What is pH?
pH is one of those familiar terms you probably remember from high-school chemistry class (when you paid attention anyway!). The abbreviation for “potential hydrogen,” pH refers to the balance of acids in substances. pH levels range from 0 to 14, with 0 being the most acidic, 14 being alkaline and 7 being neutral.
If science wasn’t your favorite subject, then you may’ve found the basics of pH boring back in school. However, if your skin is dry, acne-prone, wrinkled, or generally lackluster, then it’s time to learn about pH balances and their effects on your face. Of particular importance is the skin’s acid mantle, a natural thin, acidic barrier. The acid mantle is your skin’s built-in defense system against bacteria, pollution and sebum (a.k.a. oil) that leads to acne, wrinkles, and pigmentation. Maintaining pH balance helps to keep your acid mantle in check, all while preventing common skincare issues.
Although 7 is considered a neutral pH level, your ideal skin balance should be more acidic. In fact, a pH level of 5.5 is perfect because this allows some acids on your skin to naturally fight off bacteria that can lead to breakouts. If your skin is overly neutralized by acid-zapping skincare products, you may notice even more of those annoying clogged pores and zits. Once the acid mantle is disturbed, an off-balance can disrupt this natural process.
On the flip side, making the skin too alkaline can also bring about a slew of issues. A skin pH that is too high can immediately result in dryness. If you thought you had problems with fine lines and wrinkles before, then you will likely see these signs of aging heightened when the acid mantle is disrupted. At the same time, your pores will respond to this excessive dryness in a panic by producing even more sebum. This is one of the reasons why you may get pimples despite having dry skin.
Best Products for Balance
pH levels vary by individual. However, did you know that what you put on your skin on a daily basis significantly affects your pH balance? Cleansing is important to remove excess dirt and oil, but choosing a product that is too acidic or alkaline can throw off your pH level. Look for mild cleansers free of harsh acids, alcohols and sodium laureth sulfate—all of which can wreak havoc on the acid mantle. Choose products that are “pH-balanced.”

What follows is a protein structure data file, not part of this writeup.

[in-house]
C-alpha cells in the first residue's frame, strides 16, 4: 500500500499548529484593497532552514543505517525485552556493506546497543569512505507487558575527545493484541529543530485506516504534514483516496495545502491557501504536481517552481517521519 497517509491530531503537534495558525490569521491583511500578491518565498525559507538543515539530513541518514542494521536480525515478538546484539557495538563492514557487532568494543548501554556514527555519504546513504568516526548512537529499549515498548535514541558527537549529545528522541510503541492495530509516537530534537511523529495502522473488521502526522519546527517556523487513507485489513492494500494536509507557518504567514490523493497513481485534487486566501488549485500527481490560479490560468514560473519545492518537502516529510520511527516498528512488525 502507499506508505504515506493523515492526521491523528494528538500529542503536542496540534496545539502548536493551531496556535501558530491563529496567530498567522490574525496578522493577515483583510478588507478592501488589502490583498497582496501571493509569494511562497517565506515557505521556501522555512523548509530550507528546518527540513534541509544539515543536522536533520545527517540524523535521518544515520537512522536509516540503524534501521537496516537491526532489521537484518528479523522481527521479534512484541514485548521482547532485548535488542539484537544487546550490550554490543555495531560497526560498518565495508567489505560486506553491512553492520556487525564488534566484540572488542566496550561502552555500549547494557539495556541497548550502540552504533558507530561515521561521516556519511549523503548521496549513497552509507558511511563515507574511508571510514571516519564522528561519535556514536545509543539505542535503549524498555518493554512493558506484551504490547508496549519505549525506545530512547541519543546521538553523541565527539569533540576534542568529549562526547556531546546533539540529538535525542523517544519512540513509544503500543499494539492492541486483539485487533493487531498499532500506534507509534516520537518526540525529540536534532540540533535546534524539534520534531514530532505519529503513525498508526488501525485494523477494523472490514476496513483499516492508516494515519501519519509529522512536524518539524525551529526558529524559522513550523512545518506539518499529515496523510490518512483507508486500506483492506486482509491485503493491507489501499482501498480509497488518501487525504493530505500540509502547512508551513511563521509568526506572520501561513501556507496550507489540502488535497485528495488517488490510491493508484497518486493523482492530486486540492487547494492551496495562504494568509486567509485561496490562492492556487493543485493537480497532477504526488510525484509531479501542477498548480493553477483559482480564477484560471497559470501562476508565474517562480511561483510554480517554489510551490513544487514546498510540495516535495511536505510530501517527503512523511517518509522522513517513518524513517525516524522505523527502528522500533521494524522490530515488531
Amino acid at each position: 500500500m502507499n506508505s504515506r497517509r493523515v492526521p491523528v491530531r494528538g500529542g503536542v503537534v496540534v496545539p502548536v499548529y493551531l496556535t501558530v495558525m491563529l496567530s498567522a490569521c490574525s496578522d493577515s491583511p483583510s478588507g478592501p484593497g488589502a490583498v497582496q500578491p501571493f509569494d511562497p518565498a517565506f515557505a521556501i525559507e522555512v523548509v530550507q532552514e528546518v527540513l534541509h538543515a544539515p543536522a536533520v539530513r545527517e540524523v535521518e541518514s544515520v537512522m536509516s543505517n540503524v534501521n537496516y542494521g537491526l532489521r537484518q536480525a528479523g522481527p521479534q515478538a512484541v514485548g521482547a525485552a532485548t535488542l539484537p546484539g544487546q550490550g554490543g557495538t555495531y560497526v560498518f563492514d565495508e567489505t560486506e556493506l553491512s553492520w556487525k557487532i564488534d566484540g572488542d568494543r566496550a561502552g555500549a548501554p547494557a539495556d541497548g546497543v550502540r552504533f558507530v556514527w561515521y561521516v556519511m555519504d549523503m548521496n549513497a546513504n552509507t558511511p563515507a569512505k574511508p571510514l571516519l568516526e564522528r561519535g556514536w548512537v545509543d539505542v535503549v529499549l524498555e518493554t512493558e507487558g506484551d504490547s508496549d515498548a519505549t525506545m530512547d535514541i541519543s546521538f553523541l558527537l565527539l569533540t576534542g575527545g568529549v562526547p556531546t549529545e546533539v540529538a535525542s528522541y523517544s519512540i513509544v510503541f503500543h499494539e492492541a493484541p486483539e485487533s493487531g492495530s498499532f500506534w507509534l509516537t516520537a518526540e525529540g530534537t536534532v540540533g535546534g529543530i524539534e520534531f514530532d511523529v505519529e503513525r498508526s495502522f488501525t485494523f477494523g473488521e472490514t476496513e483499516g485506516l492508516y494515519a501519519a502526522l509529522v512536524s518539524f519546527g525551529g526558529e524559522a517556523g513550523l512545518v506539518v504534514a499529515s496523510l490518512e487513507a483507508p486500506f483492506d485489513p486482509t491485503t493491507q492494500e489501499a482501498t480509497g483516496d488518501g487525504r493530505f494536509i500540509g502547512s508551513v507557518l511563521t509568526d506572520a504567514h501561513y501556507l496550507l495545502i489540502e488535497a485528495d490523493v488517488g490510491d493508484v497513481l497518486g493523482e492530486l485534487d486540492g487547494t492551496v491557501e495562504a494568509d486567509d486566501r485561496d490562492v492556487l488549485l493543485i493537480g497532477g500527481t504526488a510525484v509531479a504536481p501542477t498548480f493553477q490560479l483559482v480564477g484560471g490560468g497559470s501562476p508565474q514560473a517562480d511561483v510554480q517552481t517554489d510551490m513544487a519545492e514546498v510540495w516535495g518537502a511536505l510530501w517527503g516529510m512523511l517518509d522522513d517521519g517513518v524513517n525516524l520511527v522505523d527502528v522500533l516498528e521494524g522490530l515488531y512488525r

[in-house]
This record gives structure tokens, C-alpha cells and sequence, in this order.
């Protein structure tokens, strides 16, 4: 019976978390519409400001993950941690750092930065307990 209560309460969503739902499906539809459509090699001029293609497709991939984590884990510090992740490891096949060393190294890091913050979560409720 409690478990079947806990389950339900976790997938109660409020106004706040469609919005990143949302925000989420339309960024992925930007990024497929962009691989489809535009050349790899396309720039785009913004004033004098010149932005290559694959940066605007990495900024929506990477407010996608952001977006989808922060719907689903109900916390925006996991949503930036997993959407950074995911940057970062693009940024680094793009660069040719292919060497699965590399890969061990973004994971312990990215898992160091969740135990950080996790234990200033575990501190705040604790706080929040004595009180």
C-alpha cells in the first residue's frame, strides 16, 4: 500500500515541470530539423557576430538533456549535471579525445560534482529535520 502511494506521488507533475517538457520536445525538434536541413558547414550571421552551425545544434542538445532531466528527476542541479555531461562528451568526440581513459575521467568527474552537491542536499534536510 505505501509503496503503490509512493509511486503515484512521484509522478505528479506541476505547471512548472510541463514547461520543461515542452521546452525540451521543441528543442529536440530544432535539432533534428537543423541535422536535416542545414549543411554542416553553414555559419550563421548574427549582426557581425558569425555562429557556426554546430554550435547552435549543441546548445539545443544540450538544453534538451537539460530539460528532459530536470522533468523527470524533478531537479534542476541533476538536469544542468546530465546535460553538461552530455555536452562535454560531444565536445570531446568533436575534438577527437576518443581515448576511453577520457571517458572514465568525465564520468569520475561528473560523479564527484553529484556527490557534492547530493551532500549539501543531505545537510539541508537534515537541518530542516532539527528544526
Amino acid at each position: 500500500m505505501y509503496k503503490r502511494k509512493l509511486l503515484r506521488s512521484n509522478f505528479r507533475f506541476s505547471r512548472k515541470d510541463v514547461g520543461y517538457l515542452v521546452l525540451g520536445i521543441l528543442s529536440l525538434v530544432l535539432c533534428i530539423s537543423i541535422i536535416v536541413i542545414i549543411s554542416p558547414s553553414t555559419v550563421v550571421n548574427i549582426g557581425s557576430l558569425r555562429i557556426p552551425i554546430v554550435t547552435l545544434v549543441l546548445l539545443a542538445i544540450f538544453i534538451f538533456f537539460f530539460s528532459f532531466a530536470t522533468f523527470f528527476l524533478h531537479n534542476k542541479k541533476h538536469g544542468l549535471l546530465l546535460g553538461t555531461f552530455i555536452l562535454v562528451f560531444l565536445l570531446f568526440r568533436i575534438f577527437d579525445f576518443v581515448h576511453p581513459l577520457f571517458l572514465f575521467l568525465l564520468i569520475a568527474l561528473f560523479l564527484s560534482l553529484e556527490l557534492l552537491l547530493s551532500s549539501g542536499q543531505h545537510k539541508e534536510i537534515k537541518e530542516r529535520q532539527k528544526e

Cleansing morning and night is essential, but you still need a balancing solution. This is when toner becomes your best friend. Toners not only remove dirt and oil your cleanser may’ve missed, but they also help to balance out your pH levels afterward. If your cleanser is more acidic, then you need a toner that is alkaline with oils and extracts. On the flip side, alkaline cleansers go well with more acidic toners.
No matter what your skin type, a moisturizer is the key to proper hydration. Face lotions restore hydration and help balance the skin’s acid mantle. The right moisturizer depends on your skin type. If your skin feels oily after cleansing, then you should choose a water-based moisturizer to avoid breakouts. Dry and aging skin most often benefits from oils to help restore youthful luster. Look for lotions that contain coconut, jojoba and argan oil extracts. For the daytime, choose a moisturizer with a sunscreen to give the acid mantle an additional layer of protection.
For professional treatments, such as chemical peels, pH is an important determining factor of the effectiveness of the product—more so than the percentage of active ingredients. For example, a product with 50% lactic acid at a pH of 5 is far less effective than a 30% lactic acid at a pH of 2.
There are plenty of “peels” available for home use that provide very superficial exfoliation and can help you maintain even-toned, healthy skin. But don’t be fooled by the marketing of the high percentage of active ingredients, as the effectiveness truly lies in the pH level. Chemical peels performed by estheticians or dermatologists have a lower pH than home-use products so that they can penetrate much deeper into the skin.
Eating for Skin Health
The saying “you are what you eat” couldn’t be truer when it comes to skin health. Getting the right skincare products is just half of the battle in the quest for optimal pH. It is also important to eat the right foods to balance your acid mantle. All foods and drinks have different levels in terms of acidity and alkalinity. This doesn’t mean you have to give up citrus fruits, wine, coffee, and tea altogether, but you should consider balancing out these daily choices with less acidic ones. Examples of alkaline food choices include leafy green vegetables, rice, berries, melons, green tea and beans.
Spring water has a neutral pH of 7; it’s no wonder why skincare health professionals always advise you to drink more water! Keep in mind that purified and carbonated waters are both significantly more acidic. If spring water isn’t an option, choose filtered tap water for the best neutralizing benefits.
Healthy eating does the body good, and your skin will thank you for it for years to come! If your skin lacks luster and breaks out despite using quality skincare products and eating well, talk to your skincare professional for some guidance!